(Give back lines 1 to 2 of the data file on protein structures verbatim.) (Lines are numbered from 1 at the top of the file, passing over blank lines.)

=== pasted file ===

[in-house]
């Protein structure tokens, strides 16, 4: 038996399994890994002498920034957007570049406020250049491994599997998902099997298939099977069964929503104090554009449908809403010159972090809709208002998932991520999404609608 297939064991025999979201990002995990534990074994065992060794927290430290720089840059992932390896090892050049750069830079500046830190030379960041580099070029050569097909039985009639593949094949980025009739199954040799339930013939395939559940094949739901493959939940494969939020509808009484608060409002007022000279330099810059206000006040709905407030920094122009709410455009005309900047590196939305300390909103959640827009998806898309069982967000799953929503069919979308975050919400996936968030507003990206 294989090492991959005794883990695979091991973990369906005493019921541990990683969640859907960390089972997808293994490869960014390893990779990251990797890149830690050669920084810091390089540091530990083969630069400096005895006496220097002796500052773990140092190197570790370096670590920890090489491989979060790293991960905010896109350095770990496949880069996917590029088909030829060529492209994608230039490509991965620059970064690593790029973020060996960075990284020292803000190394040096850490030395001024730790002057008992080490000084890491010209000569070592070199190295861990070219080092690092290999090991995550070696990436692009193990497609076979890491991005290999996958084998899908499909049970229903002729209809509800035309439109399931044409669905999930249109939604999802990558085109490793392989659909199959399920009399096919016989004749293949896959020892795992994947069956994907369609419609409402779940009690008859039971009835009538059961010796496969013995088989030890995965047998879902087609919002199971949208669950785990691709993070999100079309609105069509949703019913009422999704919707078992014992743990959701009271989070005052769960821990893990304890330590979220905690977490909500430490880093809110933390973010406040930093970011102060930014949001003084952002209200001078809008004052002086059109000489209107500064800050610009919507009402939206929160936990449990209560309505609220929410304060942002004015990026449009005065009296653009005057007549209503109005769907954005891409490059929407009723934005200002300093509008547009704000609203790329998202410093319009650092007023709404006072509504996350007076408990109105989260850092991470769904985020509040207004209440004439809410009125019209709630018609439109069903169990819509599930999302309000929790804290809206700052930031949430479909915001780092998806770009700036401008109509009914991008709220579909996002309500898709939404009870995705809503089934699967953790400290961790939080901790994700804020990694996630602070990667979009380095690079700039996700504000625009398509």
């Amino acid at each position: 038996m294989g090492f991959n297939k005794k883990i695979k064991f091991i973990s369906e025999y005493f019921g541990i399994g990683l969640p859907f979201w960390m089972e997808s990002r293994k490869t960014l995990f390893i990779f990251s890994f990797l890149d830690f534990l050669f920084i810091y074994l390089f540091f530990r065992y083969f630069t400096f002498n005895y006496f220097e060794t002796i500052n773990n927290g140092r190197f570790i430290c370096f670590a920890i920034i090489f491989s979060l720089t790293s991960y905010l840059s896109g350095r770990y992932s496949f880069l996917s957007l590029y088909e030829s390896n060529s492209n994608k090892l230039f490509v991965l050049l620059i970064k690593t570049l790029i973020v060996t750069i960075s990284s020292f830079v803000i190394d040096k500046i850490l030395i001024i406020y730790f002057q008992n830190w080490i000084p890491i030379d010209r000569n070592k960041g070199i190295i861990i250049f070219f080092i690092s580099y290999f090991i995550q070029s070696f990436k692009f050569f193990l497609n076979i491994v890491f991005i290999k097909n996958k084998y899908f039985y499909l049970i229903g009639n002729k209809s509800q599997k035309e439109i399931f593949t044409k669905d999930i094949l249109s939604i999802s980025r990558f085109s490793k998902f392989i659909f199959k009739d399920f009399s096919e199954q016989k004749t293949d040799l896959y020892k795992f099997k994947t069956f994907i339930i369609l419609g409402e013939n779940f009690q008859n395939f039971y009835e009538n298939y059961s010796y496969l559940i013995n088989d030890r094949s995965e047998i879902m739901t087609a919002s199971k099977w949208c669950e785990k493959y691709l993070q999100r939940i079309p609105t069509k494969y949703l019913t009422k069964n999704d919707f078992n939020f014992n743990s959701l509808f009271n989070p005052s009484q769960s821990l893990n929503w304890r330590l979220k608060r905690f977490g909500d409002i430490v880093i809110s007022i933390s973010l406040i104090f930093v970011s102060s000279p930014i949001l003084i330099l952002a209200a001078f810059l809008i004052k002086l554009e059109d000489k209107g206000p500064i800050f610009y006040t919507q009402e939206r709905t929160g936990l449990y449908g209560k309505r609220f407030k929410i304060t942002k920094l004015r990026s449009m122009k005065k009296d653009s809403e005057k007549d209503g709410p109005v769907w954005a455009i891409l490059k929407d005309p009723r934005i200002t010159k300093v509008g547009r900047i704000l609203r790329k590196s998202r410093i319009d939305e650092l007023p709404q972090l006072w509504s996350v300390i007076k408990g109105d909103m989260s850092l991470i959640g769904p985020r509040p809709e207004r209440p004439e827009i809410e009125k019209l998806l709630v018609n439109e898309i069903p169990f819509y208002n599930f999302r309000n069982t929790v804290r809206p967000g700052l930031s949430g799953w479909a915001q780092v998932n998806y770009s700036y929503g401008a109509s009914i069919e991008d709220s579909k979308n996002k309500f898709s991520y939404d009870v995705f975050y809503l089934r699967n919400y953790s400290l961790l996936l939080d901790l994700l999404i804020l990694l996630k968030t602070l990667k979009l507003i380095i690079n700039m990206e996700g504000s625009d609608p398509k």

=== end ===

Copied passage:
[in-house]
């Protein structure tokens, strides 16, 4: 038996399994890994002498920034957007570049406020250049491994599997998902099997298939099977069964929503104090554009449908809403010159972090809709208002998932991520999404609608 297939064991025999979201990002995990534990074994065992060794927290430290720089840059992932390896090892050049750069830079500046830190030379960041580099070029050569097909039985009639593949094949980025009739199954040799339930013939395939559940094949739901493959939940494969939020509808009484608060409002007022000279330099810059206000006040709905407030920094122009709410455009005309900047590196939305300390909103959640827009998806898309069982967000799953929503069919979308975050919400996936968030507003990206 294989090492991959005794883990695979091991973990369906005493019921541990990683969640859907960390089972997808293994490869960014390893990779990251990797890149830690050669920084810091390089540091530990083969630069400096005895006496220097002796500052773990140092190197570790370096670590920890090489491989979060790293991960905010896109350095770990496949880069996917590029088909030829060529492209994608230039490509991965620059970064690593790029973020060996960075990284020292803000190394040096850490030395001024730790002057008992080490000084890491010209000569070592070199190295861990070219080092690092290999090991995550070696990436692009193990497609076979890491991005290999996958084998899908499909049970229903002729209809509800035309439109399931044409669905999930249109939604999802990558085109490793392989659909199959399920009399096919016989004749293949896959020892795992994947069956994907369609419609409402779940009690008859039971009835009538059961010796496969013995088989030890995965047998879902087609919002199971949208669950785990691709993070999100079309609105069509949703019913009422999704919707078992014992743990959701009271989070005052769960821990893990304890330590979220905690977490909500430490880093809110933390973010406040930093970011102060930014949001003084952002209200001078809008004052002086059109000489209107500064800050610009919507009402939206929160936990449990209560309505609220929410304060942002004015990026449009005065009296653009005057007549209503109005769907954005891409490059929407009723934005200002300093509008547009704000609203790329998202410093319009650092007023709404006072509504996350007076408990109105989260850092991470769904985020509040207004209440004439809410009125019209709630018609439109069903169990819509599930999302309000929790804290809206700052930031949430479909915001780092998806770009700036401008109509009914991008709220579909996002309500898709939404009870995705809503089934699967953790400290961790939080901790994700804020990694996630602070990667979009380095690079700039996700504000625009398509």